Infineon Technologies is collaborating with Beijing-based Mobile Payment Solutions Co. Ltd. (MPS) on a new plug-and-play NFC security module. The smallest module in the series measures only 4 mm × 4 mm, making it a good fit for wearable electronics.
The MPS Boosted NFC security module series is well suited for wearable applications. At the core of the module is Infineon’s Boosted NFC Secure Element, which eliminates the need for the separate NFC controller that’s typically required with conventional solutions to utilize card emulation functionality in a device. The NFC antenna and antenna-matching components are included in the package, which reduces the PCB footprint by more than 75% percent (when you are using the smallest module of the series).
Running on a standard Java security card operating system, the Boosted NFC security module allows for the flexible loading of multiple Java-based applications (applets) on smart devices. While the Boosted NFC security module is an excellent option for new product designs, you could easily integrate it into existing designs to extend functionality to include secure payment.
The NFC security module’s main component is Infineon’s SLE78 security chip, which combines highest security performance with a storage capacity of more than 1 MB. This provides sufficient memory to securely store user credentials and run multiple applications, enabling a single device to replace a variety of cards (e.g., payment cards and public transportation tickets).
Source: Infineon Technologies
Fairview Microwave recently released a new family of digitally controlled programmable attenuators with performance up to 40 GHz and up to 60 dB attenuation range with 0.03 dB minimum step size. The digitally controlled attenuators adjust the amplitude of signal levels in a variety of applications (e.g., electronic warfare, aerospace communication systems, and test/measurement systems). The designs utilize PIN diode semiconductor technology that generates extremely fast switching performance between attenuation states over wide frequency bands.
Features and specifications:
- The integrated TTL driver logic control bit circuitry ranges from 5 to 10 binary bits.
- The command control interface is via a 15-pin female Micro-D socket or USB connector.
- The circuits are enclosed in environmentally sealed metal packages with epoxy paint finish with either stainless steel SMA or 2.92-mm connectors.
- Guaranteed operating performance covers a temperature range of –50°C to 85°C.
All the models available in-stock and ready for immediate shipment.
Source: Fairview Microwave
SEGGER recently announced that its embOS real-time operating system now supports MicroEJ’s platform, thereby giving Java developers the ability to work on ARM Cortex-M based embedded applications. You get a complete Java platform with a virtual machine, which is a 32-bit processor that manages Java threads. It is executed as a task controlled by SEGGER’s embOS kernel . Thus, you get all the benefits of both ANSI-C and Java in a single embedded target.
Developers can focus on their Java applications and do not need to have any deeper knowledge of ANSI-C. For more information about embOS’s support for the MicroEJ Platform, visit www.segger.com/embos-microej.html.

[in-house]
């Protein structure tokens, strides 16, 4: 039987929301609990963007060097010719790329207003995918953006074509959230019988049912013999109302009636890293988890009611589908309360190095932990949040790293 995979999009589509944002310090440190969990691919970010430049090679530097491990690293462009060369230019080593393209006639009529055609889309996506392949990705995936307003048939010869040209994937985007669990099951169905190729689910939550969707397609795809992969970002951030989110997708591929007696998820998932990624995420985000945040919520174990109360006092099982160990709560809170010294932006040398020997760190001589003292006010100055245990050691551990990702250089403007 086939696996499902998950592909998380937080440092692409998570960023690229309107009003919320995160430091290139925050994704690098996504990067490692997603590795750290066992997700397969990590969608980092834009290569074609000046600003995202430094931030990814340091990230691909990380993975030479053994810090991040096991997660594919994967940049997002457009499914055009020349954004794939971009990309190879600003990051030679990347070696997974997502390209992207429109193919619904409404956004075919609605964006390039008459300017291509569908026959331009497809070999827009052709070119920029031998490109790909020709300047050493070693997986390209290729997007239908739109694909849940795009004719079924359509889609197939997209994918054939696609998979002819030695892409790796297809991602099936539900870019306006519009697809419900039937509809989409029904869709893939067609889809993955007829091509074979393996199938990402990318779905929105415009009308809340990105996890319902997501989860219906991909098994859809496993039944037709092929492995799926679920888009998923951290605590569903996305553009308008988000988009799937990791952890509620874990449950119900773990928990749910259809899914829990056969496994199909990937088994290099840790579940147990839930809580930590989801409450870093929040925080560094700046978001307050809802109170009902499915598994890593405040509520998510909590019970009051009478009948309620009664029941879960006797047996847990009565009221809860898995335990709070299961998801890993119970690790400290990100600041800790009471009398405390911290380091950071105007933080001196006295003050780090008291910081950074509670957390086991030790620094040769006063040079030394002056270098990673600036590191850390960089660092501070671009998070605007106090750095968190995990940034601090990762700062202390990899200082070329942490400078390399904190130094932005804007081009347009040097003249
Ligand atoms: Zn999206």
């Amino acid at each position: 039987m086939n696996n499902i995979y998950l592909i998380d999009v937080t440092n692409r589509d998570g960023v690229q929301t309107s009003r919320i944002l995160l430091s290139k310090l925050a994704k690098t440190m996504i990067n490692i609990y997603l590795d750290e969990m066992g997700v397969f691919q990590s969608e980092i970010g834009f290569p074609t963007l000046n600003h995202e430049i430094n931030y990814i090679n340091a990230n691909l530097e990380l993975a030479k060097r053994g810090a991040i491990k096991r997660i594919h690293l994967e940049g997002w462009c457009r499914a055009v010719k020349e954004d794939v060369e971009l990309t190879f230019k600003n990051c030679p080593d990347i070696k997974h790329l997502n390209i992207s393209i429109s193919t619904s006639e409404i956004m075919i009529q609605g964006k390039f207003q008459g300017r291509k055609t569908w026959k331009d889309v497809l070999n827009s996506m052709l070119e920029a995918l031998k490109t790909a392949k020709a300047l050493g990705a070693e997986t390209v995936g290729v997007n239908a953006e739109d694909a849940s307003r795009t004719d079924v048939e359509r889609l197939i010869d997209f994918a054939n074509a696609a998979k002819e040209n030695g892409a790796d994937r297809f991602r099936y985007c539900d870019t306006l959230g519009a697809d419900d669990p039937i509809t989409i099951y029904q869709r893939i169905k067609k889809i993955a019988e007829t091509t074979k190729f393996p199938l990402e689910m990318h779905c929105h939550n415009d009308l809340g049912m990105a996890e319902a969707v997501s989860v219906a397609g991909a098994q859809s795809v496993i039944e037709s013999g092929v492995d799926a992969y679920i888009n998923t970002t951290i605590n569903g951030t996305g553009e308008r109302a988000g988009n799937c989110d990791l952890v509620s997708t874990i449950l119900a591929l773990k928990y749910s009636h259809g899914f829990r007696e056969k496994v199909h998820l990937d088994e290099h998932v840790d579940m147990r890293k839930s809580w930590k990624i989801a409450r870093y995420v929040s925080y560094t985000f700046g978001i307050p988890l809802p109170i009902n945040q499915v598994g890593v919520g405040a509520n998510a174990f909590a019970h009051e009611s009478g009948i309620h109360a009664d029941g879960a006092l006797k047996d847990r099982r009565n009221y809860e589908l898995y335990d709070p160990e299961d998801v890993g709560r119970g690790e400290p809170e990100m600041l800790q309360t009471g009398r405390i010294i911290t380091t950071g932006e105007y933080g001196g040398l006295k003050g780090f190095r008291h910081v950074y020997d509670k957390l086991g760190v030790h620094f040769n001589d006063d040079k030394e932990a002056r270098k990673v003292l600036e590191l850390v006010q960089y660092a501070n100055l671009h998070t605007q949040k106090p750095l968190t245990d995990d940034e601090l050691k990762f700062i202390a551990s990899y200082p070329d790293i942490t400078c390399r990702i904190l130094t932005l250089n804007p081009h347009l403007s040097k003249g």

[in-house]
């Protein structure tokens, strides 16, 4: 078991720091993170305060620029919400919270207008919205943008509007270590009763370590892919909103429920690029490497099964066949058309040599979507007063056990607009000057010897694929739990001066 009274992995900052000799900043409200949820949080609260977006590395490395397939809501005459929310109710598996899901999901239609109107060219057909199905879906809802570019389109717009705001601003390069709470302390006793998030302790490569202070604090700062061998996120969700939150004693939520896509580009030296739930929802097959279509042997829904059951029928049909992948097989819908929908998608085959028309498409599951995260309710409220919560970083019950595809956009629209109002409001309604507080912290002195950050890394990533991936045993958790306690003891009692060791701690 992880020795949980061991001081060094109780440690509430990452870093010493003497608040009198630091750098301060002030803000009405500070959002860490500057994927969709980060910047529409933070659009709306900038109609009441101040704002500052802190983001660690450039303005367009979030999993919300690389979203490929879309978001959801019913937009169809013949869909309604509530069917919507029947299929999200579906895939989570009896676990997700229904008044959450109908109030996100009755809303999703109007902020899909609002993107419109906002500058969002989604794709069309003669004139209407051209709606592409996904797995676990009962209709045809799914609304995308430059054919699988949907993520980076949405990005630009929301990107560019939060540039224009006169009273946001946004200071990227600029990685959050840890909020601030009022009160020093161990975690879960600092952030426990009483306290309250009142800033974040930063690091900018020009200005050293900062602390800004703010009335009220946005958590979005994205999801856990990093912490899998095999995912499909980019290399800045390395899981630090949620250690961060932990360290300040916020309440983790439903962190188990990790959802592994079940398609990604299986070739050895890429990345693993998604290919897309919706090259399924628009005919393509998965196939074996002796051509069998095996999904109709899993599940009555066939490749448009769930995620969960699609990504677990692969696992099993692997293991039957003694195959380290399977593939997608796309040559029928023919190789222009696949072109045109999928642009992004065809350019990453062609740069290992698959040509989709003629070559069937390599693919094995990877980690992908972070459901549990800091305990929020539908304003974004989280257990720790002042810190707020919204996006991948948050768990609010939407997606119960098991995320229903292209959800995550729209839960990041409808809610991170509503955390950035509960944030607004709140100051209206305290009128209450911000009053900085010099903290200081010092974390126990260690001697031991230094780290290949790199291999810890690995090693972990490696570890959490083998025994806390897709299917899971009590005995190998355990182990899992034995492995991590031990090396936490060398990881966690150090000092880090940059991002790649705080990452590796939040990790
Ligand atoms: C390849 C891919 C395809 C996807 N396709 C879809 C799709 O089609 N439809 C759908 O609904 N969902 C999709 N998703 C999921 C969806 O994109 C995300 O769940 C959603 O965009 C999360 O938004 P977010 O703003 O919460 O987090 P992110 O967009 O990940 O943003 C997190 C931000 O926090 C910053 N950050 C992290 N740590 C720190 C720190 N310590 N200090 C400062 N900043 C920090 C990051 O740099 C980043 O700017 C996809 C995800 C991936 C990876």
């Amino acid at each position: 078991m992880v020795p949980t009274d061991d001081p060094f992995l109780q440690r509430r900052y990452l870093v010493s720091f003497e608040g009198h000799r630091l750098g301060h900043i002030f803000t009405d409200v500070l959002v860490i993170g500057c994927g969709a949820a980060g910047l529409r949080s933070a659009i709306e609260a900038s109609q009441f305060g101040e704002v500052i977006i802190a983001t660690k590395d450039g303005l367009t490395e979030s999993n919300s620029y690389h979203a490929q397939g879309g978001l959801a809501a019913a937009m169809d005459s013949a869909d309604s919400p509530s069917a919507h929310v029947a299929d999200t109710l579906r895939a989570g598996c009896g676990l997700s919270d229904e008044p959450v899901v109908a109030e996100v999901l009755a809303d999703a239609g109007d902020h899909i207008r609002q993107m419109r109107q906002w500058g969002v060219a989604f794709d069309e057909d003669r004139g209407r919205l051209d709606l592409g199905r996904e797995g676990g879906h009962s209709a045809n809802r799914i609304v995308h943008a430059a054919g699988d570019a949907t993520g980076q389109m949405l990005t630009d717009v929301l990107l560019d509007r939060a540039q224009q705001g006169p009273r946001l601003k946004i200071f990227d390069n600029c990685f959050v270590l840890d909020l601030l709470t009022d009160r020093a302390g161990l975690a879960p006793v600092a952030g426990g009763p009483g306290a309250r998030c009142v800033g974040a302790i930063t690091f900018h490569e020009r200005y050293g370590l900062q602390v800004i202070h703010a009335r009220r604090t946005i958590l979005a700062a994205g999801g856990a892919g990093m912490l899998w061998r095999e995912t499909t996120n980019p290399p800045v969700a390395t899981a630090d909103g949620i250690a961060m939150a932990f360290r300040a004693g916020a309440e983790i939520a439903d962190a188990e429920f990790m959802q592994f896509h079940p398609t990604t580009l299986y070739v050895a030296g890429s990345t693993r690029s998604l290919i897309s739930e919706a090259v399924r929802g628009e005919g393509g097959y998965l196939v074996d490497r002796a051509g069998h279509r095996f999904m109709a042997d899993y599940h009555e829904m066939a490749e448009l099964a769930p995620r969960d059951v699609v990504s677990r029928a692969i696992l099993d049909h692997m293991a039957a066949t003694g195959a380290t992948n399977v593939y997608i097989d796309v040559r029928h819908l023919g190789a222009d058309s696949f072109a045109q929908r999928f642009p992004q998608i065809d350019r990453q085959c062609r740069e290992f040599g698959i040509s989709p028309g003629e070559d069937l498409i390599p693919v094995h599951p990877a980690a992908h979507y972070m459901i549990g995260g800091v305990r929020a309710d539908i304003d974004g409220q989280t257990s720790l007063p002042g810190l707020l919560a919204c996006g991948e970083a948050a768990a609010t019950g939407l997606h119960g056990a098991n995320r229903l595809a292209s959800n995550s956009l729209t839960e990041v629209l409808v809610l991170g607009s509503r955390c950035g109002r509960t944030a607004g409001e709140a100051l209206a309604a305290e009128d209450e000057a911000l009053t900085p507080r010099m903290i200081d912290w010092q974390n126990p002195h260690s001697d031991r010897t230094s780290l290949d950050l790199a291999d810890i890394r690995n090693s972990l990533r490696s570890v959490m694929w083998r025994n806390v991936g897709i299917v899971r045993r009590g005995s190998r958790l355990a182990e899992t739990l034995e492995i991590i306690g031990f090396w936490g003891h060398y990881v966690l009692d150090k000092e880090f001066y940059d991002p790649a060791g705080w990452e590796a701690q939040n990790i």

Microchip Technology recently launched four low-power, highly integrated solutions that enable Wi-Fi and networking capability to be embedded into a wide variety of devices, including Internet of Things (IoT) applications. These four modules provide complete solutions for 802.11b/g/n and are industry-certified in a variety of countries.
The new RN1810 and RN1810E are stand-alone, surface-mount WiFly radio modules that include a TCP/IP stack, cryptographic accelerator, power management subsystem, 2.4-GHz 802.11b/g/n-compliant transceivers, and 2.4 RF power amplifier. You can pair them with any microcontroller and configure them using simple ASCII commands. WiFly provides a simple data pipe for sending data over a Wi-Fi network, requiring no prior Wi-Fi experience to get a product connected. Once configured, the device automatically accesses a Wi-Fi network and sends and receives serial data. The RN1810 features an integrated PCB antenna. The RN1810E supports an external antenna.
The new MRF24WN0MA and MRF24WN0MB are Wi-Fi modules that interface with Microchip’s PIC32 microcontrollers and support Microchip’s MPLAB Harmony integrated software framework with a TCP/IP stack that can be downloaded for free at www.microchip.com/harmony. The modules connect to the microcontroller via a four-wire SPI. They area an ideal solution for low-power, low-data-rate Wi-Fi sensor networks, home automation, building automation, and consumer applications. In addition, an MRF24WN0MA has an integrated PCB antenna, while the MRF24WN0MB supports an external antenna.
The RN1810/E and MRF24WN0MA/B are now available and start at $13.05 each in 1,000-unit quantities. Also available is the $34.95 MRF24WN0MA Wi-Fi PICtail/PICtail Plus Daughter Board, a demonstration board for evaluating Wi-Fi connectivity using PIC microcontrollers and the MRF24WN0MA module (part # AC164153). In addition, a $49.95 RN1810 Wi-Fi PICtail/PICtail Plus Daughter Board is available today with a fully integrated TCP/IP stack and USB interface for easy plug-and-play development with a PC (part # RN-1810-PICTAIL).
Source: Microchip Technology
CML Microcircuits recently announced that it added Adaptive Coded Modulation (ACM) capabilities to its CMX7164 multimode wireless data modem, QAM modulation suite. ACM features enable the modulation type and block format to change on the fly to dynamically select data block size, coding rate, and CRC size. Over-air commands enable a Tx host to select an optimum modulation type and coding per burst to suit application message size and link channel quality. In addition, they can relax required Rx host parsing speed. SPI Thru-Port macros speed serial slave control for shorter Tx/Rx mode transitions.The CMX7164 covers constant envelope and linear modulation schemes, including GMSK/GFSK, 2/4/8/16-level FSK, 4/16/32/64-QAM, and V.23 to provide the ideal platform for customer-specific modulation schemes. Together these features make the CMX7164 a universal wireless data modem solution.
The DE9941 demonstrator/evaluation board is available and enables the CMX7164, CMX994E Direct Conversion Receiver, and CMX998 Cartesian Feedback Loop Transmitter to be demonstrated. The CMX7164 is currently available, offering low-power, 3.3-V operation in small VQFN/LQFP packaging.
Source: CML Microcircuits